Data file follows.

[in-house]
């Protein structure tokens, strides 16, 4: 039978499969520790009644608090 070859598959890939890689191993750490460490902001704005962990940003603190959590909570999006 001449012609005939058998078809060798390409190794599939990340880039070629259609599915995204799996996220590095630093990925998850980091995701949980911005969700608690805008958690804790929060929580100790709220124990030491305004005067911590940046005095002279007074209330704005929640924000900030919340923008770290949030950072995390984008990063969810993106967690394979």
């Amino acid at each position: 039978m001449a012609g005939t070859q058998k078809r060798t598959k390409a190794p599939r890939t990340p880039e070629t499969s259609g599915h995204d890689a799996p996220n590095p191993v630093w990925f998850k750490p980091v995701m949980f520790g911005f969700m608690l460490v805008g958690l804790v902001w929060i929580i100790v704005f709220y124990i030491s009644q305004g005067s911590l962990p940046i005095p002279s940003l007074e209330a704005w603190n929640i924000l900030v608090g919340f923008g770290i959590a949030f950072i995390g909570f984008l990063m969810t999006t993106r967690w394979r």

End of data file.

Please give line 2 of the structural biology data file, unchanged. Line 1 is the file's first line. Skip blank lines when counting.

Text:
């Protein structure tokens, strides 16, 4: 039978499969520790009644608090 070859598959890939890689191993750490460490902001704005962990940003603190959590909570999006 001449012609005939058998078809060798390409190794599939990340880039070629259609599915995204799996996220590095630093990925998850980091995701949980911005969700608690805008958690804790929060929580100790709220124990030491305004005067911590940046005095002279007074209330704005929640924000900030919340923008770290949030950072995390984008990063969810993106967690394979």